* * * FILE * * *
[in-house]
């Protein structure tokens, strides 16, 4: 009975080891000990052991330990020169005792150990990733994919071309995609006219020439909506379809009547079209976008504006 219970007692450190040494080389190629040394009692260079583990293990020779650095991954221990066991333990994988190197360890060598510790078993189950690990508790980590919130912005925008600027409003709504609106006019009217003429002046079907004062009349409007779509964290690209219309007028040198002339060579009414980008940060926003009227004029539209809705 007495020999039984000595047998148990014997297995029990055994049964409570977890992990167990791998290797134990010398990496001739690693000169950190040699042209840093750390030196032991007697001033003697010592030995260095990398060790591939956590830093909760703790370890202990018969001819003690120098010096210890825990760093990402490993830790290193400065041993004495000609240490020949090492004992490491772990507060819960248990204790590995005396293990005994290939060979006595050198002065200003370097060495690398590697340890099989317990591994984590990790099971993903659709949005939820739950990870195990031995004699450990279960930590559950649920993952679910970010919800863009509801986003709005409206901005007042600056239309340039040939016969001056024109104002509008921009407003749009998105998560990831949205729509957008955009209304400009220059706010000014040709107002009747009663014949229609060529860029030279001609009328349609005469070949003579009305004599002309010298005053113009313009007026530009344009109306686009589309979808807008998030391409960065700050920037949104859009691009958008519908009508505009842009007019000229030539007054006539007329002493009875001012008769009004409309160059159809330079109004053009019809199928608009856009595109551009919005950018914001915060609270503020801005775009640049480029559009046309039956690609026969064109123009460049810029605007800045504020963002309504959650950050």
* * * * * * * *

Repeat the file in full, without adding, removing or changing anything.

[in-house]
């Protein structure tokens, strides 16, 4: 009975080891000990052991330990020169005792150990990733994919071309995609006219020439909506379809009547079209976008504006 219970007692450190040494080389190629040394009692260079583990293990020779650095991954221990066991333990994988190197360890060598510790078993189950690990508790980590919130912005925008600027409003709504609106006019009217003429002046079907004062009349409007779509964290690209219309007028040198002339060579009414980008940060926003009227004029539209809705 007495020999039984000595047998148990014997297995029990055994049964409570977890992990167990791998290797134990010398990496001739690693000169950190040699042209840093750390030196032991007697001033003697010592030995260095990398060790591939956590830093909760703790370890202990018969001819003690120098010096210890825990760093990402490993830790290193400065041993004495000609240490020949090492004992490491772990507060819960248990204790590995005396293990005994290939060979006595050198002065200003370097060495690398590697340890099989317990591994984590990790099971993903659709949005939820739950990870195990031995004699450990279960930590559950649920993952679910970010919800863009509801986003709005409206901005007042600056239309340039040939016969001056024109104002509008921009407003749009998105998560990831949205729509957008955009209304400009220059706010000014040709107002009747009663014949229609060529860029030279001609009328349609005469070949003579009305004599002309010298005053113009313009007026530009344009109306686009589309979808807008998030391409960065700050920037949104859009691009958008519908009508505009842009007019000229030539007054006539007329002493009875001012008769009004409309160059159809330079109004053009019809199928608009856009595109551009919005950018914001915060609270503020801005775009640049480029559009046309039956690609026969064109123009460049810029605007800045504020963002309504959650950050």